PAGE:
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“In the Lakota language, Bear or ‘Mato’, means good medicine… the BEAR Program brings that good medicine. It’s the young people that are instilling hope.”
- Yvonne “Tiny” DeCory, BEAR Program Founder


Eileen Janis 

Bear Program, Supervisor

Leader in Suicide Prevention for OST

Yvonne "Tiny" DeCory 

Bear Program, Founder

Leader in Suicide Prevention for OST

     “Tiny" DeCory and Eileen Janis are the lead suicide outreach workers on the Pine Ridge Reservation.  In addition to outreach, the duo run a unique non-profit organization called The BEAR program, created by Tiny in 2004 as a literacy program (Be Excited About Reading).  Big colorful animal mascot outfits were brought in to the program to excite the children and influence them to want to read. In 2009 when the youth suicide rate began to grow out of control, the Tribe declared it's first State of Emergency. The Bear Program then shifted it's focus to become a suicide awareness program, recruiting young survivors into the program to try to connect with other struggling youth in the community. Over the years, the program became more dynamic, involving musical numbers and theatrical skits that related to the many issues happening on the reservation, including bullying, domestic abuse, drug and alcohol use, as well as suicide awareness. However, the bright spirit of the animal mascot costumes remained a part of the performances, splitting the entire performance into two sections: Joyful dancing performances with comedic sketches, to then a more serious tone of awareness.  


Bringing Hope and Joy To The Community

THE BEAR PROGRAM: and the youth involved within the program are a central subject to this film. This youth based one-of-a-kind performance group is made up of a cast of suicide-survivor teenagers. It's truly a powerful story and an inspirational lift in the film, as the Bears help lift spirits during a crisis. As animal mascots, the Bears are able to take on a more confident character and interact with the community in a proactive light. The BEAR Program gives an opportunity for these once fragile teenagers to not only build confidence but to give back to other youth who may be struggling with thoughts of suicide. They embody perseverance, joy, hope, humor, and a coming-of-age story arc. 


On Pine Ridge, there are no movie theaters or arcades, no venues for dancing or music concerts or theatrical performances. The closest mall is a 90-minute drive away. So when the “Bears” come to perform at local schools on the reservation, there is an overwhelming excitement from the young spectators. The performances are loud and meant to bring the youth out of their seats, blaring full of modern day pop music. A typical performance is full of dancing intertwined with comedic skits played out by the mascots. It’s a true treat for the children on the reservation. At one point during the performance, Tiny invites the children to get up to join the Bears for a few dances. The entire basketball gym full of kids joins the Bears, dancing with joy, running up to give a hug to each animal.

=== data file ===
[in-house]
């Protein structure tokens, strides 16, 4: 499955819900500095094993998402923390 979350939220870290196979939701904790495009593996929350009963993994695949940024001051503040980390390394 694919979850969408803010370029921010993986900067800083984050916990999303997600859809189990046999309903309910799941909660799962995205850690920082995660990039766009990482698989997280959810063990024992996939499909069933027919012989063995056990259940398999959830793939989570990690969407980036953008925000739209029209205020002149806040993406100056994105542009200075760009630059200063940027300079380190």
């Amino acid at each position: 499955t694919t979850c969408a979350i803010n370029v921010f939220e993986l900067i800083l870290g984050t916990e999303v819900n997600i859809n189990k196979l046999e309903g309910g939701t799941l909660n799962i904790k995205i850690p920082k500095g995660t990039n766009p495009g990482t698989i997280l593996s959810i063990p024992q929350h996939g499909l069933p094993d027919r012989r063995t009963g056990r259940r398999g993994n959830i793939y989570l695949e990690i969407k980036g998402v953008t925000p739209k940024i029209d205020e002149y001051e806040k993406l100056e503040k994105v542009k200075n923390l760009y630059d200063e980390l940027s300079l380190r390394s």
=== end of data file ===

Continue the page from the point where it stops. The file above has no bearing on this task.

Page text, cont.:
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Breaking the Silence

“Every child has a story to tell...the POWER is in their voice.”

- Yvonne “Tiny” DeCory, BEAR Program Founder

The Courage To Speak Up To Effectuate Change 

Underneath the costumes are a group of suicide-survivor teenagers, most of whom continue to battle depression on a day-to-day basis, many having survived several suicide attempts in their young lives. Many of these BEAR youth have been personally saved by Tiny and Eileen. In some cases Tiny was the person to take the rope off of their necks or the razor from their hands. These youth have now banded together to help their community by addressing bullying, peer-pressure, and signs of suicide. They are part of a unique club, or a "family" that understands and supports one another.

Tyrell, 15, takes off his large animal costume to speak to a young crowd about his struggles with suicide. He delivers a powerfully intimate speech about being bullied and his self-esteem issues. He is courageously candid to where this level of honesty sets a tone in the air for conversation. It is powerful and raw. In the film, Tyrell talks emotionally to a crowd about an attempt during a quick story sequence, showcasing the positive arc that Tyrell has made since he was a fragile and bullied 10 year old child. As a "Bear", Tyrell has grown into a more confident 15 year old who is eager to help others.

The Bear Program encourages youth to speak out, to connect with others who may be silently holding in their pain. Tiny DeCory believes it's the youth who can't talk about their issues who slip through the cracks.

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(top) Tyrell speaks about his personal struggles, (bottom) Tyrell holding a Bear costume

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